Most teams would be in deep trouble with their two best offensive defensemen shelved, but Dallas drafted well in recent seasons and has developed three rookie gems who have made a big difference this year.

"The three kids, Matt Niskanen, Mark Fistric and Nicklas Grossman have played much more than anyone expected this season," Tippett said. "Niskanen surprised us in camp. We knew he was good but he wasn't on our radar for this season. He came to camp and saw we had some injuries. We kept pushing him into a bigger role and he grabbed it and ran with it."

"I remember asking the GM about a month into the season: 'Should we tell this kid to get a place to live?' I wondered if he would be able to sustain what he had done. Matt's an efficient skater.

"In reality, Fistric also got his opportunity because of injuries, but he's another guy who has taken advantage of an opportunity. We first looked at him as a fill-in defenseman getting six-to-eight minutes a game. Now, he's over 10 minutes a game and has fit in well with our group.

"We told Grossman that one thing we'll always hold to here is that our standards are very high. We expect to win whether we are using 22-year-olds or 32-year-olds. It puts pressure on kids, but they have done very well with it."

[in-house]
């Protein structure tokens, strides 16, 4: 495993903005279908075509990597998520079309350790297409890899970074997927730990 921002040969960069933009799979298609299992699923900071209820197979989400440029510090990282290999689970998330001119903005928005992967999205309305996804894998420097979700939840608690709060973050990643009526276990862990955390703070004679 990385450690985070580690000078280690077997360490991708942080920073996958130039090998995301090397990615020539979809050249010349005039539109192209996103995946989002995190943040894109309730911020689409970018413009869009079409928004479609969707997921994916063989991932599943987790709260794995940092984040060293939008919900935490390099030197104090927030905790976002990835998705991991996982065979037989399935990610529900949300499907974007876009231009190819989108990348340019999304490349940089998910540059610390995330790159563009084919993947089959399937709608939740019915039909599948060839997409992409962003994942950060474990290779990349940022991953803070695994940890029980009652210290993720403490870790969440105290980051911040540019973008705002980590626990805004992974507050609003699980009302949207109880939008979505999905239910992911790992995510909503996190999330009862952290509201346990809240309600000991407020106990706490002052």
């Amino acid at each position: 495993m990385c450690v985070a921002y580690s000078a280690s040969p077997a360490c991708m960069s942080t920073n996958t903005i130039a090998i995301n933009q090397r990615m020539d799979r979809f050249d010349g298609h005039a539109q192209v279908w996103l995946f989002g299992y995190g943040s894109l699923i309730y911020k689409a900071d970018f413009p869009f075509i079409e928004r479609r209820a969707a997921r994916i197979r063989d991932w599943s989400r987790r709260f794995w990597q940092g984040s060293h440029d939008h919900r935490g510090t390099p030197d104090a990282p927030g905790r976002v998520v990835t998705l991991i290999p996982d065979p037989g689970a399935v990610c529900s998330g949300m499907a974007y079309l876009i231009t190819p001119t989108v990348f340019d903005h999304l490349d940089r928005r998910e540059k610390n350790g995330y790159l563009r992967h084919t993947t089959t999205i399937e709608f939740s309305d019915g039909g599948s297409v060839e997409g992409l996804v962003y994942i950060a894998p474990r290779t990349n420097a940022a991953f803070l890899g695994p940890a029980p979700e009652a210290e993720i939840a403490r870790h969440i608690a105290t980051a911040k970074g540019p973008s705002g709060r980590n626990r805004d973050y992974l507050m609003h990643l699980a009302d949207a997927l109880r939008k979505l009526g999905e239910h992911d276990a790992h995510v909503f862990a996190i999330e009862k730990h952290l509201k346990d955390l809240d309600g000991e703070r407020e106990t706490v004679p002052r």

Dallas has enjoyed power-play success with center Mike Modano playing the right point on the first unit. Despite injuries to others, Tippett chose to leave Modano at the point and it has worked out well.

"Mike Modano has done a great job at the right point on our first power-play unit," Tippett said. "He and Zubov were very good together. Now, it's Robidas on the left with Modano. We're using Daley and Niskanen at the points on our second unit. When Zubov gets back, we'll return Daley to be our primary penalty killer and Niskanen will probably stay on the second power-play unit."

The forwards on the first power-play unit are Mike Ribeiro centering left winger Brenden Morrow and right winger Antti Miettinen. The latter, a seventh-round pick in 2000, is in his fourth and best NHL season. He has made remarkable progress in his confidence and effectiveness this year. He has very quick hands and moves the puck well.